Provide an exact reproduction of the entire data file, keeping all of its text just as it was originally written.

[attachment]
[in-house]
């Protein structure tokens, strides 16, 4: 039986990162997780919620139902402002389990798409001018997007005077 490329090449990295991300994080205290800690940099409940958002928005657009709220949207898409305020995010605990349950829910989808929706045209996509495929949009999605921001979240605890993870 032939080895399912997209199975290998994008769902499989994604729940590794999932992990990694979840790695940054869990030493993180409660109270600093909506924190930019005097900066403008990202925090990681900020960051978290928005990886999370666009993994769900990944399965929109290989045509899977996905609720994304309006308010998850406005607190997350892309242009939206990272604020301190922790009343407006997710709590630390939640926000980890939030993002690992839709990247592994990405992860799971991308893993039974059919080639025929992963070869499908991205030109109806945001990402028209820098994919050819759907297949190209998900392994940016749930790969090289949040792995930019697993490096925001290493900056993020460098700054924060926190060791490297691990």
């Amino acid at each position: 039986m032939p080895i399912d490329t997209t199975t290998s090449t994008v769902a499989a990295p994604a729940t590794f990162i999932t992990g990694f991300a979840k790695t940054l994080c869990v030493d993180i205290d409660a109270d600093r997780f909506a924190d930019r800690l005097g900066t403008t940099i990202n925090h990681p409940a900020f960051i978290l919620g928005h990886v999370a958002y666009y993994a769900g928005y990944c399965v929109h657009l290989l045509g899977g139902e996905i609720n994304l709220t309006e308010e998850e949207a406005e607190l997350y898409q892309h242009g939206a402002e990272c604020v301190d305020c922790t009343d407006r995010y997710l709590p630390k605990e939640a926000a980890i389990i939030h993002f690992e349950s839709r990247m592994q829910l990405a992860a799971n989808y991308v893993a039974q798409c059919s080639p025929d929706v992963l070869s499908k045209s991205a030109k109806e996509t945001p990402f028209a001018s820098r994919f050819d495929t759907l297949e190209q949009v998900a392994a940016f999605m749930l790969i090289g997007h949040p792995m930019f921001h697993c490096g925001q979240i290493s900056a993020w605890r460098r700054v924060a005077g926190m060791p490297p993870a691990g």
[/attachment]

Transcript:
[in-house]
């Protein structure tokens, strides 16, 4: 039986990162997780919620139902402002389990798409001018997007005077 490329090449990295991300994080205290800690940099409940958002928005657009709220949207898409305020995010605990349950829910989808929706045209996509495929949009999605921001979240605890993870 032939080895399912997209199975290998994008769902499989994604729940590794999932992990990694979840790695940054869990030493993180409660109270600093909506924190930019005097900066403008990202925090990681900020960051978290928005990886999370666009993994769900990944399965929109290989045509899977996905609720994304309006308010998850406005607190997350892309242009939206990272604020301190922790009343407006997710709590630390939640926000980890939030993002690992839709990247592994990405992860799971991308893993039974059919080639025929992963070869499908991205030109109806945001990402028209820098994919050819759907297949190209998900392994940016749930790969090289949040792995930019697993490096925001290493900056993020460098700054924060926190060791490297691990």
């Amino acid at each position: 039986m032939p080895i399912d490329t997209t199975t290998s090449t994008v769902a499989a990295p994604a729940t590794f990162i999932t992990g990694f991300a979840k790695t940054l994080c869990v030493d993180i205290d409660a109270d600093r997780f909506a924190d930019r800690l005097g900066t403008t940099i990202n925090h990681p409940a900020f960051i978290l919620g928005h990886v999370a958002y666009y993994a769900g928005y990944c399965v929109h657009l290989l045509g899977g139902e996905i609720n994304l709220t309006e308010e998850e949207a406005e607190l997350y898409q892309h242009g939206a402002e990272c604020v301190d305020c922790t009343d407006r995010y997710l709590p630390k605990e939640a926000a980890i389990i939030h993002f690992e349950s839709r990247m592994q829910l990405a992860a799971n989808y991308v893993a039974q798409c059919s080639p025929d929706v992963l070869s499908k045209s991205a030109k109806e996509t945001p990402f028209a001018s820098r994919f050819d495929t759907l297949e190209q949009v998900a392994a940016f999605m749930l790969i090289g997007h949040p792995m930019f921001h697993c490096g925001q979240i290493s900056a993020w605890r460098r700054v924060a005077g926190m060791p490297p993870a691990g």